What can you think of as the coldest place on Earth? If your answer is the depth of Antarctica, you are wrong. Nowhere on Earth is it colder than that, as impossible as it seems – in California of all places – or at least below it. Beneath Menlo Park in the Golden State, a three-mile-long machine is running in a tunnel that scientists are keeping cooler than some of the deepest reaches of space.Thank you for reading this post, don't forget to subscribe!
Keeping this small part of California at a temperature of -456 degrees Fahrenheit, about 3 degrees above absolute zero – the hypothetical temperature at which all nuclear motion ceases – is a major scientific achievement in itself. But the reason for this is really special. This temperature is maintained so that scientists at the Department of Energy’s SLAC National Accelerator Laboratory can operate the world’s most powerful X-ray laser, the Linac Coherent Light Source (LCLS) II, a new, improved version of the LCLS X-ray. Electron Laser (XFEL).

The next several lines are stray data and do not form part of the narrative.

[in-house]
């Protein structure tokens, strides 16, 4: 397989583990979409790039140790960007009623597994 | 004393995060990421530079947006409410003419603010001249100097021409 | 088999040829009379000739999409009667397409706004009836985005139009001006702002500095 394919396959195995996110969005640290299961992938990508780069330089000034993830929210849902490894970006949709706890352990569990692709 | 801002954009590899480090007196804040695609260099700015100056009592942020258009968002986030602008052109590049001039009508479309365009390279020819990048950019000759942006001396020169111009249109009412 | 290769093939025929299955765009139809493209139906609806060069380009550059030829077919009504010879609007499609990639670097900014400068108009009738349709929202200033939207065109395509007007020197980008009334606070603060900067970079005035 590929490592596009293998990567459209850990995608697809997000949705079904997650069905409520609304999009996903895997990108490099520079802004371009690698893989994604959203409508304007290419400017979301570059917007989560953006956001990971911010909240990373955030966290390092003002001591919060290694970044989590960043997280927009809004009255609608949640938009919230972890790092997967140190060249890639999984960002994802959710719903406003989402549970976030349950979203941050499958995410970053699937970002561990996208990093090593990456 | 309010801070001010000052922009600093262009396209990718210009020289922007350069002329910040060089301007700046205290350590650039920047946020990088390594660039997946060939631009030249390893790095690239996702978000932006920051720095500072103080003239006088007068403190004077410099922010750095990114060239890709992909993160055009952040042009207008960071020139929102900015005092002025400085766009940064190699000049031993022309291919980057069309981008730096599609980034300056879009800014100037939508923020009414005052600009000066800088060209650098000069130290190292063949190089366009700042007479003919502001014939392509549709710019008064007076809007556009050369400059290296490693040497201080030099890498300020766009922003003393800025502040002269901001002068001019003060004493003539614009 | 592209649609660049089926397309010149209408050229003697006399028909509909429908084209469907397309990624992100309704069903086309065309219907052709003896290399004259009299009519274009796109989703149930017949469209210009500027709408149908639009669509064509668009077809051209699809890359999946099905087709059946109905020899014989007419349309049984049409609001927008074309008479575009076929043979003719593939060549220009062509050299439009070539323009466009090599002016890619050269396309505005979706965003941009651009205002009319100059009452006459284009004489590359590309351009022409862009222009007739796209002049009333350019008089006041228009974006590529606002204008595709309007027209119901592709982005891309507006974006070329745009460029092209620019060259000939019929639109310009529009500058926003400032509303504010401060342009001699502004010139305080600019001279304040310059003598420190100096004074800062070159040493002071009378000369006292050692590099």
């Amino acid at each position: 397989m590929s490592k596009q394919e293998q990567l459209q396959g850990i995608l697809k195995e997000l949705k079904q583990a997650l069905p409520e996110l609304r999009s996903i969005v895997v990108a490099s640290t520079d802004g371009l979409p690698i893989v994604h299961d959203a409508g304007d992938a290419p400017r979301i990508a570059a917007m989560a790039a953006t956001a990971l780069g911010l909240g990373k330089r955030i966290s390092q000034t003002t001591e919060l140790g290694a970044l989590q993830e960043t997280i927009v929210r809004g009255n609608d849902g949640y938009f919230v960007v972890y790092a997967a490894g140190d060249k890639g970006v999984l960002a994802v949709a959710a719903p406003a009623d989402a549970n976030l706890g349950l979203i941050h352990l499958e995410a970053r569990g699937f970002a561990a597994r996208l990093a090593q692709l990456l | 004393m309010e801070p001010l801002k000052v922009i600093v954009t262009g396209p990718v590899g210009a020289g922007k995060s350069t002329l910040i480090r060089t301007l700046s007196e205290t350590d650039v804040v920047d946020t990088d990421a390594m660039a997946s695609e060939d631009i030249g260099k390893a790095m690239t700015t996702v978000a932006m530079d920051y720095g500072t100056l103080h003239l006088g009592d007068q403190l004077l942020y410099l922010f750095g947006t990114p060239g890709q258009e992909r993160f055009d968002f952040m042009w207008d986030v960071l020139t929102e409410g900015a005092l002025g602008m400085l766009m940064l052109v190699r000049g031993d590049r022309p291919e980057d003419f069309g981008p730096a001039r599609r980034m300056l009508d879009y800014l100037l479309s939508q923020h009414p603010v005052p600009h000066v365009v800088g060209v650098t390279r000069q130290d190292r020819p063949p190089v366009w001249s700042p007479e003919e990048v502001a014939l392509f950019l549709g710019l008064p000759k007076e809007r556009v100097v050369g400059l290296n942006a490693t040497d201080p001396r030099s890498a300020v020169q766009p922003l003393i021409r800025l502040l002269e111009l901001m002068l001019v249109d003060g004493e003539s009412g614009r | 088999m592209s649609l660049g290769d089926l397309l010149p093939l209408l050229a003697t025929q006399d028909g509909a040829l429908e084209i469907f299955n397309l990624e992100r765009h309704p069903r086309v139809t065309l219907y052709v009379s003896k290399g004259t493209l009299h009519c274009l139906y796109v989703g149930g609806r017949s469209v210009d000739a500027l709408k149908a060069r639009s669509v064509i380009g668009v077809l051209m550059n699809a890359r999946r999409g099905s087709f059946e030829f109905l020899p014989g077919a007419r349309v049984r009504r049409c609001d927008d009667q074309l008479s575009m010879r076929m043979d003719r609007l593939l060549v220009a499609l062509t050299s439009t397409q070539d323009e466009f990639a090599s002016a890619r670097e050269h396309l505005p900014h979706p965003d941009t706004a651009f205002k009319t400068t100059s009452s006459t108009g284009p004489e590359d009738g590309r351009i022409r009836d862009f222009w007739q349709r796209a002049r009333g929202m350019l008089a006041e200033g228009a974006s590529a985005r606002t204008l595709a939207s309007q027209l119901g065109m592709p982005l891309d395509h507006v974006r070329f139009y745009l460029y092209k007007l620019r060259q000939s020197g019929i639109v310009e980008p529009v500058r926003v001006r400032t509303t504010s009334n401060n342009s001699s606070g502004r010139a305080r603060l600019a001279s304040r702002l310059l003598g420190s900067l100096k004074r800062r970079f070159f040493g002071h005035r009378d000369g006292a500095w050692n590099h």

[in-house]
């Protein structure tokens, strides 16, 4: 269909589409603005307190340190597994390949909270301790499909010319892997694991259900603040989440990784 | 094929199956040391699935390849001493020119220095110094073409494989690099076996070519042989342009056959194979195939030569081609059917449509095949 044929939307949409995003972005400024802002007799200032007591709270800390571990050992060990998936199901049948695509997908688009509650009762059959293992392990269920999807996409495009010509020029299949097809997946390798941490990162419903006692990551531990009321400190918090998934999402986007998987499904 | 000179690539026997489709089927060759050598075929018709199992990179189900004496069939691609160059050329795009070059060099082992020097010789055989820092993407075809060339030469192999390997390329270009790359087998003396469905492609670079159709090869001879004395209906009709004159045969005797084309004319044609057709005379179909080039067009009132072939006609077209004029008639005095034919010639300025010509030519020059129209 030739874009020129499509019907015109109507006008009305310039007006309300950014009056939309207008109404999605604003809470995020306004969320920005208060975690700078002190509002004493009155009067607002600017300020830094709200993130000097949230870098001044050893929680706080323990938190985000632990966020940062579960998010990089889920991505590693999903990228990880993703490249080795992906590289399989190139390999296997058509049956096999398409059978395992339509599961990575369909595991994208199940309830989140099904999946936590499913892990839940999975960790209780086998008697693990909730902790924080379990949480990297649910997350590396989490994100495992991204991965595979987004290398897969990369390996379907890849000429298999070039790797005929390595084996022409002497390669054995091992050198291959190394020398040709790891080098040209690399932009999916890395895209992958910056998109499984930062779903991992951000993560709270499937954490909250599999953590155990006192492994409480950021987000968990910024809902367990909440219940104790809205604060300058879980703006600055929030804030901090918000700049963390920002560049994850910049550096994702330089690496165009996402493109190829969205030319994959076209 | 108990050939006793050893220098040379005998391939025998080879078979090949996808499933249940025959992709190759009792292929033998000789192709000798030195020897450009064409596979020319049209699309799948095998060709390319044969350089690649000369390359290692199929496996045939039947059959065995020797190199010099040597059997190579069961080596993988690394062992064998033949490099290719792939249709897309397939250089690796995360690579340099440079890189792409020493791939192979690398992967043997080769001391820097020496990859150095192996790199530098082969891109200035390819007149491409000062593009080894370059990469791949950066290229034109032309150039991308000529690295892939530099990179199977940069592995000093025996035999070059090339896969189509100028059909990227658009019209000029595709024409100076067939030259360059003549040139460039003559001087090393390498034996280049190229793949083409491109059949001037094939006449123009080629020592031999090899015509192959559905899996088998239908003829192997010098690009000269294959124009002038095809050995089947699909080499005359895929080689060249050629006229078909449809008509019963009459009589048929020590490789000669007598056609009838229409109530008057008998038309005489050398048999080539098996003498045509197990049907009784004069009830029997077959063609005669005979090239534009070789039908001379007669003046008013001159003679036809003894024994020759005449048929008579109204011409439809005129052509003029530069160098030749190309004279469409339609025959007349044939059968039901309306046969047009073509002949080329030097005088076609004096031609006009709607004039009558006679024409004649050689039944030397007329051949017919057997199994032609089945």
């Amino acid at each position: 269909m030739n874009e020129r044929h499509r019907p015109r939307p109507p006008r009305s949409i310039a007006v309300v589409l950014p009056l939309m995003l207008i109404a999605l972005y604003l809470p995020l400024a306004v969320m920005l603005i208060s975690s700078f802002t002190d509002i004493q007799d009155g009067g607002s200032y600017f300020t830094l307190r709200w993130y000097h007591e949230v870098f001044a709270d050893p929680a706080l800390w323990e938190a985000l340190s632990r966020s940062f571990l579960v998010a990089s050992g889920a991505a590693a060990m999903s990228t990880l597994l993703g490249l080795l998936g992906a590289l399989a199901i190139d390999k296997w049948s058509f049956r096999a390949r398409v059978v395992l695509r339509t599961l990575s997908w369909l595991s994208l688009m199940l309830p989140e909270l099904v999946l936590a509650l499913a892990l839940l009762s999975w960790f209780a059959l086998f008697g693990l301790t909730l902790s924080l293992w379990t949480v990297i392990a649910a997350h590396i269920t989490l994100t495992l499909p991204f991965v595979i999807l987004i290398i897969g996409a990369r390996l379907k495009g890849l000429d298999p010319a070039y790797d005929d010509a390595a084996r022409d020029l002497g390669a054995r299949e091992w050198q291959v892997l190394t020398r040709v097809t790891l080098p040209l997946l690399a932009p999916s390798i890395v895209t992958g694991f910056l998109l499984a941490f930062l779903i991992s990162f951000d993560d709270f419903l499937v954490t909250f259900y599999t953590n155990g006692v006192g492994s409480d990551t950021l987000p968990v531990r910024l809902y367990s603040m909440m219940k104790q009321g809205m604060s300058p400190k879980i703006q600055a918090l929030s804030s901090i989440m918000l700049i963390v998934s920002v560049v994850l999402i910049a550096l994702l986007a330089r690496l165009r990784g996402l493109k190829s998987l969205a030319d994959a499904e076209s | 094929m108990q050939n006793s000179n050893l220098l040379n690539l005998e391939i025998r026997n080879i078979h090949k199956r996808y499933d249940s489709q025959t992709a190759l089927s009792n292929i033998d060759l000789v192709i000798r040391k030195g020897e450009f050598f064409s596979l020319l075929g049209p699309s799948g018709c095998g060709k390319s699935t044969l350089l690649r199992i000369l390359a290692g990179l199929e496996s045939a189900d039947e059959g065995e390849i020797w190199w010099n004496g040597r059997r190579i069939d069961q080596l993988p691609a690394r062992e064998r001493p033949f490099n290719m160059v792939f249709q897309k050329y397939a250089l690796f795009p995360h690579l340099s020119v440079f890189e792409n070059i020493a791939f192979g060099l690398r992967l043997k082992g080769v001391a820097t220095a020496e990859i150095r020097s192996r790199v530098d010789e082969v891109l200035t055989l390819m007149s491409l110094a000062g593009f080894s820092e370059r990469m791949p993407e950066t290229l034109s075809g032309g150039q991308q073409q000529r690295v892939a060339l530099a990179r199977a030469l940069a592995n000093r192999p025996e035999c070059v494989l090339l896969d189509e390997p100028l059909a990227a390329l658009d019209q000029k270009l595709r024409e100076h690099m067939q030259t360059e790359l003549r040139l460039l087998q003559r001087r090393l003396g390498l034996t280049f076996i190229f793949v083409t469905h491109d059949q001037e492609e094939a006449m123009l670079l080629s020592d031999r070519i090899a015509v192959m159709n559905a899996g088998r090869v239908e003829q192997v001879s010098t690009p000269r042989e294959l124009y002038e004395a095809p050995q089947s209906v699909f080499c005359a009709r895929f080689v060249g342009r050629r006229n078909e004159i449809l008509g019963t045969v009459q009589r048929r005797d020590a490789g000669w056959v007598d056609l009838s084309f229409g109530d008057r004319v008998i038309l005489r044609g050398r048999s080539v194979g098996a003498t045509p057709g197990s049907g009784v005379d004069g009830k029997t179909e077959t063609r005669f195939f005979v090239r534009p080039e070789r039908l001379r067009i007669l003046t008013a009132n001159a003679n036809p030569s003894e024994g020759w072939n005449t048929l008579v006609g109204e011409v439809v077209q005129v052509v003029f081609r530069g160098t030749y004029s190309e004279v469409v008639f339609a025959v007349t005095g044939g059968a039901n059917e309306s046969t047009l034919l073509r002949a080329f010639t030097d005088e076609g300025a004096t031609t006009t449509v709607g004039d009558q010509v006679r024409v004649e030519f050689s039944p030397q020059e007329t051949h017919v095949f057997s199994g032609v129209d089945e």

The LCLS-II laser produced its first high-energy radiation beams on September 12, 2023, and with that “first light” ushered in an exciting new era of X-ray-based research across a vast range of scientific fields.
Inside the LCLS-II tunnel, retrieved April 6, 2022.
Jim Gensheimer/SLAC National Accelerator Laboratory
At full power, LCLS-II will be capable of pumping out about one million X-ray pulses per second, which is about 8,000 times more than its predecessor, which was capable of producing about 120 X-ray pulses per second. This means that LCLS-II can produce an X-ray beam 10,000 times brighter than the previous version, making it the most powerful X-ray laser ever built.
“LCLS-II represents a fairly significant adjustment or paradigm shift for science,” said Greg Hayes, LCLS-II project director. popular mechanics, “The continuous train of X-ray pulses is quite attractive to scientists.”